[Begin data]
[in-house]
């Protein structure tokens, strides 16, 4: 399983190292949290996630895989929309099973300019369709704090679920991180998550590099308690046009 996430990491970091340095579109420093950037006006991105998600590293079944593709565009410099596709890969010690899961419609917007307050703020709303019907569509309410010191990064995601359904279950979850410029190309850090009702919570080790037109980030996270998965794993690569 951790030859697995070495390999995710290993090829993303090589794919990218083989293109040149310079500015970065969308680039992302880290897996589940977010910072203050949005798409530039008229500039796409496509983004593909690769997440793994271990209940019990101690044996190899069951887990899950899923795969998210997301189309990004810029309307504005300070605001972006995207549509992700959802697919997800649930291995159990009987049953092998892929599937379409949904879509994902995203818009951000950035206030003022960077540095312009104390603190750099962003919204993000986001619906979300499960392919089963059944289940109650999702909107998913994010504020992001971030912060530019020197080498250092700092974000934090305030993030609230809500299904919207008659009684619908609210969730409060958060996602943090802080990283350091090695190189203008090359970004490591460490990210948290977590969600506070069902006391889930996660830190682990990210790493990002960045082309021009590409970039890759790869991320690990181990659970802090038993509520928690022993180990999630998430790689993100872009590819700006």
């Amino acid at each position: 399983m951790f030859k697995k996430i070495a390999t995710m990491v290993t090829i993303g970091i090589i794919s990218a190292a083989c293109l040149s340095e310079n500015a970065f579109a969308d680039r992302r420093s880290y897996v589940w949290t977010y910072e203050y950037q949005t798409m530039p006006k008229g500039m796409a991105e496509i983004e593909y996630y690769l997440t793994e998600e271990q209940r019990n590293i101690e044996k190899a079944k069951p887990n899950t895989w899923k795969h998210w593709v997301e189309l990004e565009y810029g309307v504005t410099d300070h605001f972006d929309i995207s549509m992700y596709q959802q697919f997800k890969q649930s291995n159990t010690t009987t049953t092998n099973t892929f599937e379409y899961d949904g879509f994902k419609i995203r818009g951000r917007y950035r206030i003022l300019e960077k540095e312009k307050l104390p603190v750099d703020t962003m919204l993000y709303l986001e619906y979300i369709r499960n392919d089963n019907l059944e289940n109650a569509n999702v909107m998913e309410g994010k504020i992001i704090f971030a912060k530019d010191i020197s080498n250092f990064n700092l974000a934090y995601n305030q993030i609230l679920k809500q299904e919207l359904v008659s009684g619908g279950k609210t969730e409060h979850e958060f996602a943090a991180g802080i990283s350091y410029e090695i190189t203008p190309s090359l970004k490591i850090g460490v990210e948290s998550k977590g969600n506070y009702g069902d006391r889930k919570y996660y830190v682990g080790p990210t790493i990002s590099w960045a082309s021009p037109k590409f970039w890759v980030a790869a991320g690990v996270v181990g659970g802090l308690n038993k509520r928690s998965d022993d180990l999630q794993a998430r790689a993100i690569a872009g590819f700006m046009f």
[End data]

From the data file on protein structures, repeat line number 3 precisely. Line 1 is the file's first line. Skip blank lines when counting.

């Amino acid at each position: 399983m951790f030859k697995k996430i070495a390999t995710m990491v290993t090829i993303g970091i090589i794919s990218a190292a083989c293109l040149s340095e310079n500015a970065f579109a969308d680039r992302r420093s880290y897996v589940w949290t977010y910072e203050y950037q949005t798409m530039p006006k008229g500039m796409a991105e496509i983004e593909y996630y690769l997440t793994e998600e271990q209940r019990n590293i101690e044996k190899a079944k069951p887990n899950t895989w899923k795969h998210w593709v997301e189309l990004e565009y810029g309307v504005t410099d300070h605001f972006d929309i995207s549509m992700y596709q959802q697919f997800k890969q649930s291995n159990t010690t009987t049953t092998n099973t892929f599937e379409y899961d949904g879509f994902k419609i995203r818009g951000r917007y950035r206030i003022l300019e960077k540095e312009k307050l104390p603190v750099d703020t962003m919204l993000y709303l986001e619906y979300i369709r499960n392919d089963n019907l059944e289940n109650a569509n999702v909107m998913e309410g994010k504020i992001i704090f971030a912060k530019d010191i020197s080498n250092f990064n700092l974000a934090y995601n305030q993030i609230l679920k809500q299904e919207l359904v008659s009684g619908g279950k609210t969730e409060h979850e958060f996602a943090a991180g802080i990283s350091y410029e090695i190189t203008p190309s090359l970004k490591i850090g460490v990210e948290s998550k977590g969600n506070y009702g069902d006391r889930k919570y996660y830190v682990g080790p990210t790493i990002s590099w960045a082309s021009p037109k590409f970039w890759v980030a790869a991320g690990v996270v181990g659970g802090l308690n038993k509520r928690s998965d022993d180990l999630q794993a998430r790689a993100i690569a872009g590819f700006m046009f």